Claudia Aurora’s second album, Mulher Do Norte, translates from Portuguese as Woman of the North. Written with a clarity that only distance can allow, it is a homage to the city, the surrounds, the way of living, that helped make her the woman she is. To all that she left behind.
It was 2003 when Claudia Aurora swapped her beloved Porto for Bristol. Little did she know that what she began singing in the kitchen as an antidote to homesickness would take her to some of the biggest stages in the world.
She sung fado. Traditional Portuguese folk songs once sung by her grandmother. In time, she wrote her own. Impassioned songs of loss, love, longing. In short, songs of saudade, the emotion at the very core of fado, perhaps best translated as ‘the love that remains after something is gone’. A lover. A comrade. A place.
“People don’t understand what I’m singing,” says Claudia, “so I try to make them feel what I want them to feel. Onstage, my heart is in my mouth, and I think maybe people will see it beating.”
If people didn’t see Claudia’s heart, they certainly heard it. With her first album only a few months old, she was a relative unknown before she played the BBC Radio 3 stage at WOMAD in 2012, yet the reaction to her set ensured Silencio’s sales were seventh highest of the entire festival. Impressed, Radio 3 later broadcast Claudia performing live from the Royal Festival Hall. Further broadcasts followed.
Claudia has since made London her base, gone on to play shows in countries as far-flung as Poland and South Korea, completed the UK’s biggest tour ever undertaken by a fado singer, and been awarded a residency at Green Note, Time Out’s London Venue of the Year 2015.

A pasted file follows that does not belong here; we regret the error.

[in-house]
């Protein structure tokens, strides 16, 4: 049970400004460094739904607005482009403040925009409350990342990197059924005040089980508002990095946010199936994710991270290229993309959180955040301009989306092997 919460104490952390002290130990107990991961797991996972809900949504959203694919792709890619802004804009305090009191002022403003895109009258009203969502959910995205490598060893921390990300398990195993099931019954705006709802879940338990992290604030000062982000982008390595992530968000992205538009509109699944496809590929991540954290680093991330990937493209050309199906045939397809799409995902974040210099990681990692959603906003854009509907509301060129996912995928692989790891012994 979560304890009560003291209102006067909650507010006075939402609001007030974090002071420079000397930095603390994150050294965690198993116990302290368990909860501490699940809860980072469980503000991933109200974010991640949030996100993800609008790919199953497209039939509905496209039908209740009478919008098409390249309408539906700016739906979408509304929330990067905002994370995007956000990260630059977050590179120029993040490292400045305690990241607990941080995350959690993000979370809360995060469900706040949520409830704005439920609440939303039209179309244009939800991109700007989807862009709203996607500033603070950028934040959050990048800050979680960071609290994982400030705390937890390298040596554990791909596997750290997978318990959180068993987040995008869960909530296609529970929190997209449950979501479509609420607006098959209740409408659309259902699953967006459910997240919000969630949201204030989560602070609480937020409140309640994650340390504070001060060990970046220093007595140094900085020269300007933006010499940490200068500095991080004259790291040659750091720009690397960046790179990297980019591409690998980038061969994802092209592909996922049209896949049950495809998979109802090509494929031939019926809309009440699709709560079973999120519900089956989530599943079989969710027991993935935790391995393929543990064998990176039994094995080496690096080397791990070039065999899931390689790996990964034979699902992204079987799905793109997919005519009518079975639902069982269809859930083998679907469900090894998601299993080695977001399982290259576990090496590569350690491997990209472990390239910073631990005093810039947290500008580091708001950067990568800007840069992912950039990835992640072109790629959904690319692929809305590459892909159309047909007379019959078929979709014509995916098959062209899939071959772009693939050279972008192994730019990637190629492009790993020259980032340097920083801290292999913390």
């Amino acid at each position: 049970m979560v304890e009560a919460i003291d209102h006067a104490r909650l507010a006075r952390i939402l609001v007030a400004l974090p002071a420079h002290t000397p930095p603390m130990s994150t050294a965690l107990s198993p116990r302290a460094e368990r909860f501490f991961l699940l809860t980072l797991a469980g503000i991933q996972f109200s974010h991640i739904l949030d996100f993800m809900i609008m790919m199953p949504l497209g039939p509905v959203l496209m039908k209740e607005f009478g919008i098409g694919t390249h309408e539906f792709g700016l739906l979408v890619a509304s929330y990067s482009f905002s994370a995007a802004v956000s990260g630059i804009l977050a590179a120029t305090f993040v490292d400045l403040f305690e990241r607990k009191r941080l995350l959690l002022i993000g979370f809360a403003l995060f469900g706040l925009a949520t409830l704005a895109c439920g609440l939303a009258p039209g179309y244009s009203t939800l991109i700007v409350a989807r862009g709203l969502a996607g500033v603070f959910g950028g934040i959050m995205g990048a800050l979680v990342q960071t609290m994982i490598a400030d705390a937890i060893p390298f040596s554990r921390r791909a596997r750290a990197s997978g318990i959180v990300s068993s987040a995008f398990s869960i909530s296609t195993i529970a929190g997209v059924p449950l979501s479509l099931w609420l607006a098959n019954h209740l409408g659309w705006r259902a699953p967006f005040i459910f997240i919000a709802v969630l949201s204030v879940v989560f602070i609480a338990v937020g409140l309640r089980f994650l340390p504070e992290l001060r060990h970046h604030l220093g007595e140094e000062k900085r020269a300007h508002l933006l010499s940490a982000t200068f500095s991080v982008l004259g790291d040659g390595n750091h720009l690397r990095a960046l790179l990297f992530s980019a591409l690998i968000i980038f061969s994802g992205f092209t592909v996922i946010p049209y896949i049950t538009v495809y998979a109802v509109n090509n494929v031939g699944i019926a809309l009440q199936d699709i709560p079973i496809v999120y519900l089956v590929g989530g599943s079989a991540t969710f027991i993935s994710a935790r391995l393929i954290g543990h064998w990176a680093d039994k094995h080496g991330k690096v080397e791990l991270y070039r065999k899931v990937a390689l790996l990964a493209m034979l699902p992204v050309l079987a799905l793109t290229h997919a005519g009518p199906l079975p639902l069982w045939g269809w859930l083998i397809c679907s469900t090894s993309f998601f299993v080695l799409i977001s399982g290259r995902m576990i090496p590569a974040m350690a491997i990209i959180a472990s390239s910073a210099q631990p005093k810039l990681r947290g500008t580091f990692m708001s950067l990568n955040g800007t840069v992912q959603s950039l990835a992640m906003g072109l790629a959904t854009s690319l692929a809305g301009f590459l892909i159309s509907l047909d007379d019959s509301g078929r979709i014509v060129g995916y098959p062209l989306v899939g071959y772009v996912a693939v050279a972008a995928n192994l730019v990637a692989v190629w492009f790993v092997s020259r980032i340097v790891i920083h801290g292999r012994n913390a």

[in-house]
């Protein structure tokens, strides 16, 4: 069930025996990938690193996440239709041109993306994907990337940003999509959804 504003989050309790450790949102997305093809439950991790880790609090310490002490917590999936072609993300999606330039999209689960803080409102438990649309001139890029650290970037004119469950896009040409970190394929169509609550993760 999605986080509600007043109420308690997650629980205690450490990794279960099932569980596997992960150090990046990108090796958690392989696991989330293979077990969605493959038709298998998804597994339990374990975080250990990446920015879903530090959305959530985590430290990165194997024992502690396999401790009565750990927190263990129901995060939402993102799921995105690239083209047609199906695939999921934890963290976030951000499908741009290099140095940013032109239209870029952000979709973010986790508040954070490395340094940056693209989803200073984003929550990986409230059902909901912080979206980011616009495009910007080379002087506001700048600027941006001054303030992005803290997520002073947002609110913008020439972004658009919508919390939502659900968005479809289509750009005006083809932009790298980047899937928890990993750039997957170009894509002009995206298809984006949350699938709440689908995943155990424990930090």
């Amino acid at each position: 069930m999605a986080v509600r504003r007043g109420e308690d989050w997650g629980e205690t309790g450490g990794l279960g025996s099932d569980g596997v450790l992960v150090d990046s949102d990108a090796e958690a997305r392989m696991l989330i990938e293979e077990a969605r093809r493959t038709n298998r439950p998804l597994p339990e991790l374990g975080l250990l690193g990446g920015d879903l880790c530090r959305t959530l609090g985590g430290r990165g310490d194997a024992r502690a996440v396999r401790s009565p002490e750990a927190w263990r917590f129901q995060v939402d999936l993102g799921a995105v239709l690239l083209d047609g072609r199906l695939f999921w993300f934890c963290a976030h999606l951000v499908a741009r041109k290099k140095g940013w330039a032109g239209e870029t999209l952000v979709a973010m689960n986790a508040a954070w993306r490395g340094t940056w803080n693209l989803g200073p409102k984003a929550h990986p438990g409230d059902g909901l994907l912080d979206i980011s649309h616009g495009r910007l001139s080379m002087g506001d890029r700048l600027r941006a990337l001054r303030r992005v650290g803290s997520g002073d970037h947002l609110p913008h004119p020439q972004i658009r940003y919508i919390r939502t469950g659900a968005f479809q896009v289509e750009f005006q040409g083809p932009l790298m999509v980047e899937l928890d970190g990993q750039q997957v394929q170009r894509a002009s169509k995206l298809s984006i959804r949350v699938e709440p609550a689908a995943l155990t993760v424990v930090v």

When it came to recording the new album, Claudia took her team of crack musicians back to the mother country, and the tranquility of Alentejo. Guitars, double bass, cello, bouzouki, accordion, all combining to create fado as it has never been heard before. Fado with arms open wide, embracing those other grand old traditions of the Iberian Peninsula: flamenco, tango, gypsy.
And above it all, Claudia’s voice. Like other voices, it is redolent of personal sadness. Yet it is evocative of so much more. Just as surely as fado is handed down through the ages, then so are the sentiments of which it speaks. Twelve songs evoking a collective folk memory of all the love and loss that went before.
Twelve songs sung with a voice as poised as it is fervent. The emotion Claudia communicates is not blue, necessarily, but visceral. A melancholic ecstasy. A life forever lived, no matter where her home, as a Mulher Do Norte.
Litha and Effy are performing as part of WOW 2018 on Saturday 22nd September. Tickets available through the Kings Place website.
Litha and Effy Efthymiou are London-based composers and creators, specialising in contemporary art music and large-scale interdisciplinary work.
They compose individually and collaboratively and have been the recipients of awards from Arts Council England, The Wellcome Trust, PRS Women Make Music and the National Lottery. Their catalogue of music consists of contemporary art music, music for theatre and dance, and music for multidisciplinary performance.
Litha and Effy’s music will be performed at the Women of the World concert series at Kings Place on 20th Oct 2018. The concert will feature new viola solos and violin duos by Litha and Effy, and Effy’s new chamber piece, commissioned by the Zeitgeist Chamber Orchestra, exploring the relationship between early Baroque music and Miles Davis’s seminal album, Birth the of the Cool.
With scholarships from the Leverhulme Trust, TCM Trust, the Gladys Bratton award and the Linda Hill award, Litha studied Composition with composers Stephen Montague, Andrew Poppy and Errollyn Wallen at Trinity Laban conservatoire of music and dance, where she was awarded the Director’s Prize in the prestigious Isabelle Bond Gold Medal competition. She also won the St Paul’s Sinfonia composition competition and, together with Effy Efthymiou, won the ‘Greenwich International String Quartet Composition Competition’.